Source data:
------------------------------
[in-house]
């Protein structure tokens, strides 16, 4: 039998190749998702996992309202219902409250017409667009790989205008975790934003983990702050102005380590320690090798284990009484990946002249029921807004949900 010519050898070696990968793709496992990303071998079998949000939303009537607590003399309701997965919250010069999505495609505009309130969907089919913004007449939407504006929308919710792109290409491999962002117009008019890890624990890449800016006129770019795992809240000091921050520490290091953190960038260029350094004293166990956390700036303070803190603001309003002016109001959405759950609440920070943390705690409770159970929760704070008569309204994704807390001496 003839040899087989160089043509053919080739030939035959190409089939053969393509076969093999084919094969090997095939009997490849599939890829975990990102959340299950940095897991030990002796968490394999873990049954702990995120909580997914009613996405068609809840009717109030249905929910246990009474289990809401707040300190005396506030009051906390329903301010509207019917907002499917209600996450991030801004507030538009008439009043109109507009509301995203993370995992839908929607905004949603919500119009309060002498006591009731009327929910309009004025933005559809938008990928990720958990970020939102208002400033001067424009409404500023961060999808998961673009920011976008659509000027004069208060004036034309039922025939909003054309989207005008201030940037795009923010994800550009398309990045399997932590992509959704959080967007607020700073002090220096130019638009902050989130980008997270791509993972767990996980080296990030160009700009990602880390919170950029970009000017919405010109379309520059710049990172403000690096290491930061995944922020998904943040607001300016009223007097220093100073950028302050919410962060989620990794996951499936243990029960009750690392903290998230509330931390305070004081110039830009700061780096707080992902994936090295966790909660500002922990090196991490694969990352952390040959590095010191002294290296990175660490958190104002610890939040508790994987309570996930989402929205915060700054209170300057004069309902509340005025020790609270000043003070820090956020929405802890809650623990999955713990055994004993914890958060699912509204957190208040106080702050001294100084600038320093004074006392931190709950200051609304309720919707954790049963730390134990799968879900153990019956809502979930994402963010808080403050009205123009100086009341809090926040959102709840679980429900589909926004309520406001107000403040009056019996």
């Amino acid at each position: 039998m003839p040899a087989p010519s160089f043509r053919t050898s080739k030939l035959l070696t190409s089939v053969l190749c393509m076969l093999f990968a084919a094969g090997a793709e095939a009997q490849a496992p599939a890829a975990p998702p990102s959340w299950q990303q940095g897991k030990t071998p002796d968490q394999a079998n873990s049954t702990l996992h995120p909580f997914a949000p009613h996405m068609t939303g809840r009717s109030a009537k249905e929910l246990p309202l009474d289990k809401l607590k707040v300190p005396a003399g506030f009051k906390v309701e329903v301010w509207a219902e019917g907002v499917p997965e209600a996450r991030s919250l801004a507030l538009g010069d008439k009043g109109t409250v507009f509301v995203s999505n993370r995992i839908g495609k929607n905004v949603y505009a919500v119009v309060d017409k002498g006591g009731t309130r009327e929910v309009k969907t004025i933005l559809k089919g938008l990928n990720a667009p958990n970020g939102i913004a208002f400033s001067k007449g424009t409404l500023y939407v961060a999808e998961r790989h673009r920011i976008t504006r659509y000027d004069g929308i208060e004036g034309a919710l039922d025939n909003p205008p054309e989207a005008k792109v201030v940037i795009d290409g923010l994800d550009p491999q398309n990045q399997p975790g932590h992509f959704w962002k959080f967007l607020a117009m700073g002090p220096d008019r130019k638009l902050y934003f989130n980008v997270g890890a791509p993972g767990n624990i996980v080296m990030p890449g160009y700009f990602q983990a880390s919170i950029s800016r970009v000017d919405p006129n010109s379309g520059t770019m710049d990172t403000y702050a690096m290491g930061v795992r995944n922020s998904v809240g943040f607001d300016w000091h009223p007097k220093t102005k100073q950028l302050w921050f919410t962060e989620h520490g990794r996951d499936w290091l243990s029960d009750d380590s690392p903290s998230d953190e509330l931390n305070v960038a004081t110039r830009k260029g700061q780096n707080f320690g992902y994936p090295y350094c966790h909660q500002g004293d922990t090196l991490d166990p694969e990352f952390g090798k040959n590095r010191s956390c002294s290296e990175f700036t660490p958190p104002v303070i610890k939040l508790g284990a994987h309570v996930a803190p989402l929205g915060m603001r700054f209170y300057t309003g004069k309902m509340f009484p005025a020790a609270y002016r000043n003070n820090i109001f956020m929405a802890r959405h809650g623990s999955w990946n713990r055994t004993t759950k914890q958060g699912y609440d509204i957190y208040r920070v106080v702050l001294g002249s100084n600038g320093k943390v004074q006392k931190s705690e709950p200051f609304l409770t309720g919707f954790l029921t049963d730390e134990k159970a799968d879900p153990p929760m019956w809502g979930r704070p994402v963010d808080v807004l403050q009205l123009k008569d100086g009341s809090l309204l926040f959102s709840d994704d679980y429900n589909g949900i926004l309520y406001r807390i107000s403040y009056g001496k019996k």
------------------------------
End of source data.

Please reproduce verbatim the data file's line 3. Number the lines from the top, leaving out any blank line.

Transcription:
């Amino acid at each position: 039998m003839p040899a087989p010519s160089f043509r053919t050898s080739k030939l035959l070696t190409s089939v053969l190749c393509m076969l093999f990968a084919a094969g090997a793709e095939a009997q490849a496992p599939a890829a975990p998702p990102s959340w299950q990303q940095g897991k030990t071998p002796d968490q394999a079998n873990s049954t702990l996992h995120p909580f997914a949000p009613h996405m068609t939303g809840r009717s109030a009537k249905e929910l246990p309202l009474d289990k809401l607590k707040v300190p005396a003399g506030f009051k906390v309701e329903v301010w509207a219902e019917g907002v499917p997965e209600a996450r991030s919250l801004a507030l538009g010069d008439k009043g109109t409250v507009f509301v995203s999505n993370r995992i839908g495609k929607n905004v949603y505009a919500v119009v309060d017409k002498g006591g009731t309130r009327e929910v309009k969907t004025i933005l559809k089919g938008l990928n990720a667009p958990n970020g939102i913004a208002f400033s001067k007449g424009t409404l500023y939407v961060a999808e998961r790989h673009r920011i976008t504006r659509y000027d004069g929308i208060e004036g034309a919710l039922d025939n909003p205008p054309e989207a005008k792109v201030v940037i795009d290409g923010l994800d550009p491999q398309n990045q399997p975790g932590h992509f959704w962002k959080f967007l607020a117009m700073g002090p220096d008019r130019k638009l902050y934003f989130n980008v997270g890890a791509p993972g767990n624990i996980v080296m990030p890449g160009y700009f990602q983990a880390s919170i950029s800016r970009v000017d919405p006129n010109s379309g520059t770019m710049d990172t403000y702050a690096m290491g930061v795992r995944n922020s998904v809240g943040f607001d300016w000091h009223p007097k220093t102005k100073q950028l302050w921050f919410t962060e989620h520490g990794r996951d499936w290091l243990s029960d009750d380590s690392p903290s998230d953190e509330l931390n305070v960038a004081t110039r830009k260029g700061q780096n707080f320690g992902y994936p090295y350094c966790h909660q500002g004293d922990t090196l991490d166990p694969e990352f952390g090798k040959n590095r010191s956390c002294s290296e990175f700036t660490p958190p104002v303070i610890k939040l508790g284990a994987h309570v996930a803190p989402l929205g915060m603001r700054f209170y300057t309003g004069k309902m509340f009484p005025a020790a609270y002016r000043n003070n820090i109001f956020m929405a802890r959405h809650g623990s999955w990946n713990r055994t004993t759950k914890q958060g699912y609440d509204i957190y208040r920070v106080v702050l001294g002249s100084n600038g320093k943390v004074q006392k931190s705690e709950p200051f609304l409770t309720g919707f954790l029921t049963d730390e134990k159970a799968d879900p153990p929760m019956w809502g979930r704070p994402v963010d808080v807004l403050q009205l123009k008569d100086g009341s809090l309204l926040f959102s709840d994704d679980y429900n589909g949900i926004l309520y406001r807390i107000s403040y009056g001496k019996k």